Health & Family

Class-action lawsuit joins attack on Carolinas HealthCare over costs

Carolinas Medical Center is the flagship of Carolinas HealthCare System, which is the subject of an antitrust lawsuit by the federal and state governments.
Carolinas Medical Center is the flagship of Carolinas HealthCare System, which is the subject of an antitrust lawsuit by the federal and state governments.

Three months after the state and federal and government sued Carolinas HealthCare System over alleged antitrust violations, a San Francisco law firm has filed a class action lawsuit alleging the hospital system engaged in illegal and anti-competitive actions.

The suit named Mecklenburg County resident Christopher DiCesare as its lead plaintiff, but gave no specifics about how he was damaged, except to say he’s a customer of Cigna Healthcare of North Carolina, one of four large companies that provide 85 percent of the commercial insurance in the Charlotte area.

In its June antitrust suit, the federal Department of Justice and the state attorney general claimed Carolinas HealthCare has driven up health care costs through illegal efforts to prevent competition.

Carolinas HealthCare has denied the allegations and asked the federal court to dismiss the complaint. In a recent statement, the hospital system said the government’s complaint is baseless.

Before filing the class-action suit late last week, the 65-lawyer California firm of Lieff Cabraser Heimann & Bernstein had advertised on its web page that it was looking for people who might have been harmed – by paying higher prices for insurance or having limited health care options – because of Carolinas HealthCare’s alleged anti-competitive actions.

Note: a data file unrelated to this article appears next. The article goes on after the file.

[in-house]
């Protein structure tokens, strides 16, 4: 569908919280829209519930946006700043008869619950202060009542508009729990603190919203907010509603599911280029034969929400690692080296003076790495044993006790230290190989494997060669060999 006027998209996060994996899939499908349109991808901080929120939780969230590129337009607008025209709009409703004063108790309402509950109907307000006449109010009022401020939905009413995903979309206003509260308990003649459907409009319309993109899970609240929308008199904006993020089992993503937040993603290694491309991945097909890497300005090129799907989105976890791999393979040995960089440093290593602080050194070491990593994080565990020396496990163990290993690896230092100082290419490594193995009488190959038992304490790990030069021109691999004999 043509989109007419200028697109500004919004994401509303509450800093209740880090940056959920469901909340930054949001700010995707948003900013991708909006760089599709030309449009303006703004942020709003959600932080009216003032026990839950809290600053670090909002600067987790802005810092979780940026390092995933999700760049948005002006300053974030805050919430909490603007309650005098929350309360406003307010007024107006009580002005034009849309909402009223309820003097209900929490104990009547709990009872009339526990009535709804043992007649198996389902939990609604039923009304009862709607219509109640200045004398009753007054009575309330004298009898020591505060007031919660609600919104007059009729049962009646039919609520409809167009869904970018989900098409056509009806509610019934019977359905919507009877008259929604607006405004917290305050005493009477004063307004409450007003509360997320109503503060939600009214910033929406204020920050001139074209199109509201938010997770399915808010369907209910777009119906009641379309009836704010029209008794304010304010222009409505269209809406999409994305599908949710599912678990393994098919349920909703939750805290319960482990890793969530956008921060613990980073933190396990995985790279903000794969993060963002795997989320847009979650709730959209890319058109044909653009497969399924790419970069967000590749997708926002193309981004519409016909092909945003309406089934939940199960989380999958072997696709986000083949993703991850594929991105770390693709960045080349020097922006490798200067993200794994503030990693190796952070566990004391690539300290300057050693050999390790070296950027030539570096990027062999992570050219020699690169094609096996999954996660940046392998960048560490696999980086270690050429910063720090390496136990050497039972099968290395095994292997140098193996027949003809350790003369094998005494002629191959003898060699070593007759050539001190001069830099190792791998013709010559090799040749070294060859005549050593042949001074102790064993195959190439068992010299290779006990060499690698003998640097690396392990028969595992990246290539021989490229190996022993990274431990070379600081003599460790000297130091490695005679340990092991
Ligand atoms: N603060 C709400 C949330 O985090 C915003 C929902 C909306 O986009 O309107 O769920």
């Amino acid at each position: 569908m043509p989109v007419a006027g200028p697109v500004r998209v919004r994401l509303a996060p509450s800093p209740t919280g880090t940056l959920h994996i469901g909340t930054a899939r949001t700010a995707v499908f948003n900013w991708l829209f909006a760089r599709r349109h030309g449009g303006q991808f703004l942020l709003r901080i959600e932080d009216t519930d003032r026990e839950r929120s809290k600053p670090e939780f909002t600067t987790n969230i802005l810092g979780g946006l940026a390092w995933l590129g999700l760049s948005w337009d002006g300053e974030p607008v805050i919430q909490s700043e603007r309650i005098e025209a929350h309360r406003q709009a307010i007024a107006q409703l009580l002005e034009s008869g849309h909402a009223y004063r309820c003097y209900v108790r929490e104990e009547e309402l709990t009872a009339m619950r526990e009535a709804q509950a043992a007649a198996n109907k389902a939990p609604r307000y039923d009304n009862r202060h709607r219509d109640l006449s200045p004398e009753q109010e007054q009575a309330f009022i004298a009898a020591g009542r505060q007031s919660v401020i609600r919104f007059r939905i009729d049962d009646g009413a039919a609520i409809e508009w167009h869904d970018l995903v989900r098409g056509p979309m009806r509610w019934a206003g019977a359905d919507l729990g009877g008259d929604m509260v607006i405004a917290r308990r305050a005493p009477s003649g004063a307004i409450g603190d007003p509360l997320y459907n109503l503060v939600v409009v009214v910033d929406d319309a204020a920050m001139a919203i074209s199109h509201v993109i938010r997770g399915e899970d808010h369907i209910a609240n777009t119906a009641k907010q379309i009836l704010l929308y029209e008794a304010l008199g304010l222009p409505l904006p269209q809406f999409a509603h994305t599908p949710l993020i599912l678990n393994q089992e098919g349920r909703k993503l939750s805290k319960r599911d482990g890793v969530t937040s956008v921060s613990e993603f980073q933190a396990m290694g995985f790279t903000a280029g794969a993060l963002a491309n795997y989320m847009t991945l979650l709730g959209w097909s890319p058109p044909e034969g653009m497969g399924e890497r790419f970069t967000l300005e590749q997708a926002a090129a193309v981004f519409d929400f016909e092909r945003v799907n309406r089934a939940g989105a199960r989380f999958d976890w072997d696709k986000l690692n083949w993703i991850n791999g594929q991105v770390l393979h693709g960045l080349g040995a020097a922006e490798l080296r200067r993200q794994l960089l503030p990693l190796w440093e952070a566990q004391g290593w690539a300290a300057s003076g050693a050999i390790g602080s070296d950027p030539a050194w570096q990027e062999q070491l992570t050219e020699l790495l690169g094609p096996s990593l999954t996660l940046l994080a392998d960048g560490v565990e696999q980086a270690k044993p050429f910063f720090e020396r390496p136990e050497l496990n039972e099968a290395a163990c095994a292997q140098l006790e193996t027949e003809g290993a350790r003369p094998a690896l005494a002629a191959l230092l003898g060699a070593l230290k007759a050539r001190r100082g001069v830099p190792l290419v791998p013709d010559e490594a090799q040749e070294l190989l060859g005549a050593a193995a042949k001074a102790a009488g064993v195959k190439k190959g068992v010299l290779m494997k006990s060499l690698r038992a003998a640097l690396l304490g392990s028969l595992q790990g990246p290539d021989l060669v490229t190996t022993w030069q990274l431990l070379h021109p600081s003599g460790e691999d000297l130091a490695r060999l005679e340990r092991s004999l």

Charlotte-based Carolinas HealthCare is the region’s largest hospital system, a public nonprofit with $9 billion in annual revenue and more than 60,000 employees at more than 40 hospitals and 900 medical offices.

Both the governments’ suit and the class-action suit allege that Carolinas HealthCare uses its dominance to persuade insurers to include language in its contracts that encourages consumers to use Carolinas HealthCare and discourages or forbids consumers from choosing Charlotte-area competitors, such as Novant Health and CaroMont Health.

As a result, the suit alleges DiCesare and other consumers “pay higher prices for health insurance coverage, have fewer insurance plans from which to choose, and are denied access to consumer comparison shopping and other cost-saving innovative and more efficient health plans than would be possible if insurers could steer freely.”

The class-action suit alleges that Carolinas HealthCare “purports to be a nonprofit working in the public interest” but “in fact operates in its own interest, leveraging market power to maximize revenues at the expense of its patients.” The suit describes the system as having “expanded aggressively,” growing by 50 percent since 2011, reporting average annual profits of more than $300 million, having more than $2 billion in investments.

Some allegations in the suits reflect points made in a 2012 newspaper series, “Prognosis: Profits,” by The Charlotte Observer and The (Raleigh) News & Observer. It found that Carolinas HealthCare and other large nonprofit hospitals in North Carolina have pushed up health care costs, paid executives millions and left thousands with bills they struggle to pay.

After acquiring new physician practices, the class-action suit says, “Carolinas HealthCare immediately increases the billing rates for the same services those practices offered before. These price increases are often devastating for families struggling to pay for life-saving health care.”

For example, the suit says the hospital system’s Levine Cancer Institute last year collected nearly $4,500 per dose for irinotecan, a drug used for rectal cancer, when the average sales price was less than $60. Meanwhile, 2015 compensation for retired Carolinas HealthCare CEO Michael Tarwater rose by 26 percent to $6.6 million, and nine other top executives at Carolinas HealthCare were each paid more than $1 million last year.

Brendan Glackin, a partner and antitrust specialist with the San Francisco law firm, said he could not provide more information about the named plaintiff DiCesare or disclose names of other plaintiffs in the class action. He also said he couldn’t give an estimate of the amount of damages being sought.

Karen Garloch: 704-358-5078, @kgarloch